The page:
storing winter-growing bulbs during dormancy

Jane McGary
Fri, 26 Oct 2012 17:34:37 PDT
Mark wrote
>Water treatment plants are required, at least in America, to discharge
>water above pH 7.4. Low pH and high dissolved oxygen increase
>corrosion of lead solder in old pipes which is a public health concern.

The one that feeds my new home (with water from the Clackamas River) 
doesn't. I know because I just filled and tested the hot tub, and I 
had to add quite a bit of chemical to raise the pH enough. The low pH 
of my well water (delicious pure water) at my old place affected the 
copper pipes some and a plumber installed a device to correct it.

I have a rainwater storage tank (1100 gallons) that captures runoff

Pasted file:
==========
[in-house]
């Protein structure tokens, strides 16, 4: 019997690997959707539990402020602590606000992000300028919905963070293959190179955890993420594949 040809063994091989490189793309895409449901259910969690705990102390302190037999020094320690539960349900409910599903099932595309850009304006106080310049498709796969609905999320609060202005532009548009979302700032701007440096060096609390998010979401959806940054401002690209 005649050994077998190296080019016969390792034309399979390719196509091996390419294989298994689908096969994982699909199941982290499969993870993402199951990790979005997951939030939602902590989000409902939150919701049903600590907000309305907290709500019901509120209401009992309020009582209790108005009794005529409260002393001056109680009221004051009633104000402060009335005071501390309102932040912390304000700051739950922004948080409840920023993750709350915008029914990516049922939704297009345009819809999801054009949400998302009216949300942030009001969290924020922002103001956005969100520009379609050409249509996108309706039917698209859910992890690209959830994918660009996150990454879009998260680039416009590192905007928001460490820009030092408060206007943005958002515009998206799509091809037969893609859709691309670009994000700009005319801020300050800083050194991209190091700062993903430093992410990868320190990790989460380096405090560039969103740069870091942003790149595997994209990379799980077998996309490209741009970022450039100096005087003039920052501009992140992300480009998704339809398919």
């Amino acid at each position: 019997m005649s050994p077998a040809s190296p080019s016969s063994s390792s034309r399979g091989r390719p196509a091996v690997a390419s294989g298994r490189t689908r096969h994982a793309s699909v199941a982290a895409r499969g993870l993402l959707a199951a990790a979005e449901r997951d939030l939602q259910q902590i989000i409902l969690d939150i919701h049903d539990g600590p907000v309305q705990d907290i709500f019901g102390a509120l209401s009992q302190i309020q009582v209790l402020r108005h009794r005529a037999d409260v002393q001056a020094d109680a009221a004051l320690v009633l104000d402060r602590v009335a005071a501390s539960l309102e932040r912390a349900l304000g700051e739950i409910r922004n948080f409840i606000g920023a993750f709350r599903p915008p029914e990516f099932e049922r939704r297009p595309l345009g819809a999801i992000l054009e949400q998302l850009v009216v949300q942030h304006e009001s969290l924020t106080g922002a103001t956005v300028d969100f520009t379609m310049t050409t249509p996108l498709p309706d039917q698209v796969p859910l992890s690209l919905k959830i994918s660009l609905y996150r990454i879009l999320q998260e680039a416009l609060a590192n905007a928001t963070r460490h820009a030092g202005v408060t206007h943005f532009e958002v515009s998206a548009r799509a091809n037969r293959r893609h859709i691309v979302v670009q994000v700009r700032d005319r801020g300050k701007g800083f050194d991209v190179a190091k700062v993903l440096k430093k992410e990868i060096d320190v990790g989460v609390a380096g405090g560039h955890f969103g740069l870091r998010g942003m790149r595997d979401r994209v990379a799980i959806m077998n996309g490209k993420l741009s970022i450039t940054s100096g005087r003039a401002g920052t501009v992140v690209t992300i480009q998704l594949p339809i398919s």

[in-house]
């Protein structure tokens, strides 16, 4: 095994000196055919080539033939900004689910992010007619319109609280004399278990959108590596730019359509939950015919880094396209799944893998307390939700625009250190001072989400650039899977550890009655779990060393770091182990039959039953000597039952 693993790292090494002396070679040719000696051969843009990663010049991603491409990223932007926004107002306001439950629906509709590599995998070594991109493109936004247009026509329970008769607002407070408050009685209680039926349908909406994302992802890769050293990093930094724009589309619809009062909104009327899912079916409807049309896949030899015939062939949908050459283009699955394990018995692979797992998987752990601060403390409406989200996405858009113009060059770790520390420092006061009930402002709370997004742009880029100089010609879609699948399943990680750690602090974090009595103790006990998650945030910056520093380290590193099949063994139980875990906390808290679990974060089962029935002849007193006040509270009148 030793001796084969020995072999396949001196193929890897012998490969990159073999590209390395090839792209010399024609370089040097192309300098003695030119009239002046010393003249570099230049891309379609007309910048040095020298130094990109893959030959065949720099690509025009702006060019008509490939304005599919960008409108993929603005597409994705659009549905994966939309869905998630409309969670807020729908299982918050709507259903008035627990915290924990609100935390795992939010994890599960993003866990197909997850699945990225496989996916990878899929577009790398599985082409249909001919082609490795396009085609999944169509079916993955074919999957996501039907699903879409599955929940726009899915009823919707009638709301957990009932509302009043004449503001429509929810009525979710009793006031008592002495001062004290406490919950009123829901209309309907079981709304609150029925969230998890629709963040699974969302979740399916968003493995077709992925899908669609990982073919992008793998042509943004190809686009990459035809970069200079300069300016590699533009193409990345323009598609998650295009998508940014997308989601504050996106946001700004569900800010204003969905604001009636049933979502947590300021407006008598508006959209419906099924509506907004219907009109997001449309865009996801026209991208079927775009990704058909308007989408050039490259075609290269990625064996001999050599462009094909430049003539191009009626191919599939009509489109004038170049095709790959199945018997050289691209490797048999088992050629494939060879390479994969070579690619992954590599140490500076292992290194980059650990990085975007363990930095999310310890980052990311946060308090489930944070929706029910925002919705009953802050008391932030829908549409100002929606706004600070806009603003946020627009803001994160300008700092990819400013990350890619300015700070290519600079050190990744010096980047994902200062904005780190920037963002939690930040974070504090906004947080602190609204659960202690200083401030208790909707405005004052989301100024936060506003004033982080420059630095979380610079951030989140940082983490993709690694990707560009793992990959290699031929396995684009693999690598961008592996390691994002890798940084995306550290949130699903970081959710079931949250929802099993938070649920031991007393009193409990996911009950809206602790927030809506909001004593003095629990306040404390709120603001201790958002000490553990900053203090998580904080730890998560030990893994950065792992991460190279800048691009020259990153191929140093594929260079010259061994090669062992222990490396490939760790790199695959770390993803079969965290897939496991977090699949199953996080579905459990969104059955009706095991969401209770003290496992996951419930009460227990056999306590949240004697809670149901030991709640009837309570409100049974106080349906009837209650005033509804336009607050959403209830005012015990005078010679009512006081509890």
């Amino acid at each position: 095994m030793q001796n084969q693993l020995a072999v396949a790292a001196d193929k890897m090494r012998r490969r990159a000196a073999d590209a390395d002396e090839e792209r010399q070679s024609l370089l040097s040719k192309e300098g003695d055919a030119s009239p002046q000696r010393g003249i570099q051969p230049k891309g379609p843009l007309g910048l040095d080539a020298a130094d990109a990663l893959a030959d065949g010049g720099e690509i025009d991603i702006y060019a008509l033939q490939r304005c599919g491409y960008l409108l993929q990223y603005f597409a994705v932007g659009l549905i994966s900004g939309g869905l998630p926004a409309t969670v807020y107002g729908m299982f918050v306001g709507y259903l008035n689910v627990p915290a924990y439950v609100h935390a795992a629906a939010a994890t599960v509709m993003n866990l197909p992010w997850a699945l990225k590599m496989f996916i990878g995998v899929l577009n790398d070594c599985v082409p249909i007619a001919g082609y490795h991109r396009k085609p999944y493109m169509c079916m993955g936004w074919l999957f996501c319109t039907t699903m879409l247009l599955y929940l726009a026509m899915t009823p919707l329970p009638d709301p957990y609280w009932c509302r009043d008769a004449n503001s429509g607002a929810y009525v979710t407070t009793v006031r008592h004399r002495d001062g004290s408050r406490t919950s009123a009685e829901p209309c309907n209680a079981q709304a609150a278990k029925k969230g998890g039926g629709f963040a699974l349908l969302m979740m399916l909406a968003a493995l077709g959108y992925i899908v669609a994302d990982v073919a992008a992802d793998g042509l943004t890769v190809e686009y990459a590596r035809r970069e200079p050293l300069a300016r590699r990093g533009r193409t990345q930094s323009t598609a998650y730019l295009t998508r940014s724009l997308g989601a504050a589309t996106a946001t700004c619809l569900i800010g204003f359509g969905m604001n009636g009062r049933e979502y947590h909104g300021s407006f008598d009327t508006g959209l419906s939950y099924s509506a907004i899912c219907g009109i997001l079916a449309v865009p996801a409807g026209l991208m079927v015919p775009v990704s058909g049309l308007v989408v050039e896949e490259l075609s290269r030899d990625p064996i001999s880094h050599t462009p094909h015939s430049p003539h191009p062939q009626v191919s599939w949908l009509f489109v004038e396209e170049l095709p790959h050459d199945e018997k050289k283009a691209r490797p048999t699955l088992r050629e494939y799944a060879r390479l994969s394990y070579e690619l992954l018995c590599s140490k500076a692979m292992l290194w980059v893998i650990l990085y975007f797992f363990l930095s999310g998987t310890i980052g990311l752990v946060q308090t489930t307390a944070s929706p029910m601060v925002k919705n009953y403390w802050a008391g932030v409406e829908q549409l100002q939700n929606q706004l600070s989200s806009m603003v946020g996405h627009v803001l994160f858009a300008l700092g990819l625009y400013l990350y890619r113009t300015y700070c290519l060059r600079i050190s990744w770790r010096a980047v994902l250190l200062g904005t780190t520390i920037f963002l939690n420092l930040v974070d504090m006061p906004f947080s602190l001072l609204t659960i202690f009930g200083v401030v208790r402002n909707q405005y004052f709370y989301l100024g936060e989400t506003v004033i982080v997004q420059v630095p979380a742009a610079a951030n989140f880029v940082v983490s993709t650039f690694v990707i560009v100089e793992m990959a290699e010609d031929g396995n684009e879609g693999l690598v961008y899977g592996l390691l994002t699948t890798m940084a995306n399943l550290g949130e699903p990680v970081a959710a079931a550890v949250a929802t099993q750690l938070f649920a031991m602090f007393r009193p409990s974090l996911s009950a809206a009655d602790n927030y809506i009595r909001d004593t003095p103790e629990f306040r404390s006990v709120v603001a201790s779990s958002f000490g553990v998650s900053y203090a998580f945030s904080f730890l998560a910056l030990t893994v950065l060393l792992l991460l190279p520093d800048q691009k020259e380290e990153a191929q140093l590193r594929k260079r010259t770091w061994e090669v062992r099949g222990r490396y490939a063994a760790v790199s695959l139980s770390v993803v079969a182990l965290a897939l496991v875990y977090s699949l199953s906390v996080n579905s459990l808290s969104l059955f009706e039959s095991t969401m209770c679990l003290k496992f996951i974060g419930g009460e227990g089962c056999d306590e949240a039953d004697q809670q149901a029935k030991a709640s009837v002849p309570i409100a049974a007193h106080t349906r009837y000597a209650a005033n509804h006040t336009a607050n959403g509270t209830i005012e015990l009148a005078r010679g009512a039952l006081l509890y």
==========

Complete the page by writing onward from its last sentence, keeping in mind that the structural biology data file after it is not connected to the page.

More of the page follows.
from the bulb house, and then I siphon the water out with a hose to 
irrigate the bulbs. I also mix the fertilizer with it. It is slow, 
and I should probably have an electric line run out there so I can 
install a pump in the hose line. Yes, I am too lazy to set up an 
extension cord every time I want to water the beds. I use tap water 
on my seedlings and other container plants, not to mention the 
irrigated parts of the garden, and I don't see any damage on plants 
or mineral deposit on the pots.

Does rainwater really have more "air" (gases, which ones?) than tap 
water? I've heard that snow does, and that if you pile snow on your 
seed pots and let it melt there, it will enhance germination. I don't 
know if it's true, but I do it anyway when snow is available.

Jane McGary
Portland, Oregon, USA

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